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President Obama: Agencies must expand telework, flexible work schedules

Jun. 23, 2014 - 06:00AM   |  
By ANDY MEDICI   |   Comments
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President Obama issued a memo June 23 encouraging agencies to adopt flexible work policies. (Win McNamee / Getty Images)

Agencies need to do a better job offering employees flexible schedules, telework and better access to child care services, according to a June 23 memo issued by President Obama.

Employees requests for a flexible work schedule must be considered within 20 days and agencies will make employees aware periodically of their rights under their collective bargaining agreements, according to the memo.

The Director of the Office of Personnel Management will issue guidance to agencies within 60 days while agencies will have 120 days to amend or establish policies to promote these activities, according to the memo.

Some of the workplace flexibilities agencies must work to expand or provide include:

■Part time employment and job sharing – including on a temporary basis.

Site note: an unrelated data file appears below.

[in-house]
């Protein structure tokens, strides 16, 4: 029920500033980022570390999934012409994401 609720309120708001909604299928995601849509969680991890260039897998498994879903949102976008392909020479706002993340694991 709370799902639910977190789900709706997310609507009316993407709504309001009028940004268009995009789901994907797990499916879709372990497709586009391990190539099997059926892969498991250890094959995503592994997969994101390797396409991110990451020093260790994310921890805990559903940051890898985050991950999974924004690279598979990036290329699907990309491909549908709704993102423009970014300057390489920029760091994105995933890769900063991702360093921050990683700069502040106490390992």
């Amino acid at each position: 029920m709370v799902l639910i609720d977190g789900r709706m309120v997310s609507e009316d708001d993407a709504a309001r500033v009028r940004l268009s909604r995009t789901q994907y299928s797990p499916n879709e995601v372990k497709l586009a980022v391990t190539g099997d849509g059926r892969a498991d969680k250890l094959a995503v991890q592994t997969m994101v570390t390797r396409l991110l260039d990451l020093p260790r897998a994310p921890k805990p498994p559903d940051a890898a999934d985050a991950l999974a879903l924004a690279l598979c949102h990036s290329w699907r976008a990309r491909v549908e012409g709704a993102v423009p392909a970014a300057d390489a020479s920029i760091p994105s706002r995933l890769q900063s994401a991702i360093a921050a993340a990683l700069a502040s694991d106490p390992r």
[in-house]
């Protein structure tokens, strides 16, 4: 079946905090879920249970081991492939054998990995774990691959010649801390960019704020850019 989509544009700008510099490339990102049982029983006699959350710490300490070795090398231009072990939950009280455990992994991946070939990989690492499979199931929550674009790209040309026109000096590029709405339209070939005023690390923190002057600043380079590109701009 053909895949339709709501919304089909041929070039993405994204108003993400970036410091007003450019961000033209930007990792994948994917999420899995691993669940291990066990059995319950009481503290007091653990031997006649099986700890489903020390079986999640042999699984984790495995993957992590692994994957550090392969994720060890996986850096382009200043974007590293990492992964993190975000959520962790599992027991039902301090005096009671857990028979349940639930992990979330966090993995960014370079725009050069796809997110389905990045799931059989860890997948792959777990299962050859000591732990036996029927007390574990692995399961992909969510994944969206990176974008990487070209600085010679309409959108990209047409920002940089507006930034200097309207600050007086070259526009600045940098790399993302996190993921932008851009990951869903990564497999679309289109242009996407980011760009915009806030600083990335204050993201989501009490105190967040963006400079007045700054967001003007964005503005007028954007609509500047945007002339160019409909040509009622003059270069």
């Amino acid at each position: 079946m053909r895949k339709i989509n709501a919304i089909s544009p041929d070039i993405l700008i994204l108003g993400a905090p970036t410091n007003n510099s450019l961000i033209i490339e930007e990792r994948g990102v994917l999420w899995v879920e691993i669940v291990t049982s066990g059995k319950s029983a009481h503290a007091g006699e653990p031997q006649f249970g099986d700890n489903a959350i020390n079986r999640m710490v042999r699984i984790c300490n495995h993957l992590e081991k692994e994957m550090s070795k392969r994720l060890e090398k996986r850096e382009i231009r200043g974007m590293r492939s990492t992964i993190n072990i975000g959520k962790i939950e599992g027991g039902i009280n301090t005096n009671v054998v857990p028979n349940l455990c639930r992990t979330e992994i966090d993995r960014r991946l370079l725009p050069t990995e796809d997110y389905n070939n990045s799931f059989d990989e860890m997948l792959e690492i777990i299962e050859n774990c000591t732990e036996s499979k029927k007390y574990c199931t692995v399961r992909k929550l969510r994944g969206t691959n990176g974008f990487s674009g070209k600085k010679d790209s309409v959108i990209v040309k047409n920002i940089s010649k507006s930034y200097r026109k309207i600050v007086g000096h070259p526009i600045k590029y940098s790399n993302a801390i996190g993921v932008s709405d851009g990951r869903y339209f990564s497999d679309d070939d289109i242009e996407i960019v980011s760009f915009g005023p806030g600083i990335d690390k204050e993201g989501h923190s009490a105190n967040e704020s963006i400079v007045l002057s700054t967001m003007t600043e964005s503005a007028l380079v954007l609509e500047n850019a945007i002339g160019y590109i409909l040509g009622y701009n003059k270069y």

■Break times for nursing mothers and private places to nurse as well as time off for adoption and the leave allowed in the Family Medical Leave Act.

■The advancement of annual or sick leave for employees with family or bereavement issues as well as leave transfer programs.

Agencies must also work to expand the available of child, whether it’s the availability of on-site child care or child care subsidies.

Within 180 days of the memo agencies must review its workplace flexibilities and determine if they are doing the most they can, according to the memo.

Within 300 days OPM must issue a report detailing agency best practices regarding workplace flexibilities as well as proposals for which metrics would be needed to track agency progress.

J. David Cox, president of the American Federation of Government Employees, said providing employees with more flexible work arrangements is “common sense” and will mean happier and more productive employees while giving agencies powerful recruiting tools.

But employees have faced opposition to enhanced telework and flexible work from management in the past that have prevented greater use of flexible work, according to Cox.

“With the White House demonstrating leadership in this area, hopefully the walls will begin to crack and federal workplaces will begin to embrace these flexibilities,” he said.

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